Monument to Selah Hart in Farmington.

Monument to Selah Hart in Farmington.

During this time, Selah’s slave Pharoah was also fighting in the Revolution and was involved in the battles of Germantown, Pennsylvania in 1777, and Monmouth, New Jersey in 1778.  Selah was to grant Pharoah his freedom for three years’ service in the Continental Army, while Selah received a portion of Pharoah’s wages as compensation for the economic hardship that freeing Pharoah would cause Selah.  When Pharoah’s term was up, Selah demanded not just a portion of his wages, but the entirety of them.  Even though it put Pharoah in considerable economic hardship to do this, having put his life on the line for the freedom of others; a freedom he had never experiences, Pharoah had no choice but to give up all his wages to Selah.  The source of Selah’s insistence on obtaining the entirety of Pharoah’s wages most likely was because Selah’s imprisonment had put him into debt, for he did not receive his army wages while imprisoned by the British, on top of that, his slave Pharoah was no longer working the fields and making him money.

For a man claiming that he held these truths to be self-evident, “that all men are created equal, that they are endowed by their Creator with certain unalienable Rights, that among these are life, liberty, and the pursuit of Happiness,” why then did he keep these freedoms from Jack and Pharoah? Both eventually became free, and it is said that Jack did not have to pay for his freedom, but this was not the case for Pharoah.  Selah Hart believed in freedom and liberty for all men, and risked his life in pursuit of that goal, but that goal took a back seat to his own economic benefit.  Selah was one of many slave-owners in Farmington during the Revolution, and not all of these people freed their slaves, some fought tooth and nail to keep them.  It was not the purpose of this writing to decry Selah Hart as a monster, but merely to put him into context of the era he lived in, to provide a second side to Selah, for he was both a hero of the Revolution, and a slave-owner.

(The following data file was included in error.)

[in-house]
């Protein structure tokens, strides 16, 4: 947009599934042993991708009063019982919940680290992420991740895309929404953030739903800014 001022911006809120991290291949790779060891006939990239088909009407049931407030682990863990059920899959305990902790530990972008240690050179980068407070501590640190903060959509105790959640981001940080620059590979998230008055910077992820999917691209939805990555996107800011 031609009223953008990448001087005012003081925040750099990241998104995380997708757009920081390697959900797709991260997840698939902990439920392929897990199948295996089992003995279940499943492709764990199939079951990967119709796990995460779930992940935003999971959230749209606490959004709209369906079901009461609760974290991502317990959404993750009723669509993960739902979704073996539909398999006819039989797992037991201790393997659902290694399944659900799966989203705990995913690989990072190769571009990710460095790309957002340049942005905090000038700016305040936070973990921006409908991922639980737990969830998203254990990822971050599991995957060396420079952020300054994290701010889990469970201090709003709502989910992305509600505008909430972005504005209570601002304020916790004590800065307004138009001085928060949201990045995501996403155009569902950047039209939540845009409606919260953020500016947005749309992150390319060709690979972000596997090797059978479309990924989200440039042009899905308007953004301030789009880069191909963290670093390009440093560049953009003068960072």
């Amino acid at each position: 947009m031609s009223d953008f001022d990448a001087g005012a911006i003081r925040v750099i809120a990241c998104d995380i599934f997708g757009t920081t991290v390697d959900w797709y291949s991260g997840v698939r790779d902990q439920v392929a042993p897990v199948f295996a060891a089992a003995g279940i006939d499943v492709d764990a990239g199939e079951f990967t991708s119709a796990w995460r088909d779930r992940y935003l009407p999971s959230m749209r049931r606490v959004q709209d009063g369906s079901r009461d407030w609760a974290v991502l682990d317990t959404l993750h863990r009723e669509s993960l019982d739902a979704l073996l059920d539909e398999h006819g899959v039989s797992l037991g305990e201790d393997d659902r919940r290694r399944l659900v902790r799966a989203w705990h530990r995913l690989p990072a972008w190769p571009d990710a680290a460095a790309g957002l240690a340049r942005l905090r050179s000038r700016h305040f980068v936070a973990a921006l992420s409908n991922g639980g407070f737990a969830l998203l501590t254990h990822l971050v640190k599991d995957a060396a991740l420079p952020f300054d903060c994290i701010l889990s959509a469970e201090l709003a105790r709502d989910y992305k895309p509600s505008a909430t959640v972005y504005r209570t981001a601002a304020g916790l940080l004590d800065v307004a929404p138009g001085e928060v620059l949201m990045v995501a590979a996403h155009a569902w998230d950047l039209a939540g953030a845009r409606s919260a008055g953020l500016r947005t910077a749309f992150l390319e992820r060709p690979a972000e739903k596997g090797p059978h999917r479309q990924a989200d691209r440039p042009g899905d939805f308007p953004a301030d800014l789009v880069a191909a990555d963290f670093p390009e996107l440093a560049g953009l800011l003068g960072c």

Recommended for further reading:

Bickford, Christopher. Farmington in Connecticut. Farmington: Phoenix Pub, 1982.

Camp, David N. History of New Britain with Sketches of Farmington and Berlin, Connecticut. New Britain, CT: Thomas & Company, 1889.

Gay, Julius. Farmington Papers. Hartford: The Case, Lockwood & Brainard co, 1929.

 

Hiking to Connecticut’s Historic Hermit Havens

Plaque on rocks near entrance of Will Warren's Den

 

Author: Jennifer Lawton Schloat

Connecticut is an ideal destination for day hikers.  There are many blazed trails through rocky areas on hills and mountains with many caves. These caves have sheltered people throughout history. Some Connecticut towns are home to hidden historic sites, deep in the woods, secluded locations. These were already off-the-beaten-path in the seventeenth and eighteenth century. Several havens of early American hermits and outcasts have survived the centuries, untouched by the population expansion and modernization of the last two centuries. Farmington is no exception.

Sign for Will Warren's Den

A local legend dating back to the late eighteenth century reveals the location of a cave, the home of Will Warren the Hermit of Rattlesnake Mountain. Today hikers can park their cars in a small lot suited for about a dozen motor vehicles near Pinnacle Road at 159 U.S. 6 (Colt Highway) in Farmington. Connected to this lot is an entrance to a cleared, blazed trail which leads to a section of the Metacomet Trail, beautifully maintained by the Connecticut Forest and Park Association. From there the hike is an uphill journey of approximately 1.2 miles. Will Warren’s cave entrance is marked with a brass plaque attached to the rock with the words “Will Warren’s Den. Given to the Town of Farmington by William Steele Wadsworth Lifetime Resident of Farmington June 1987.”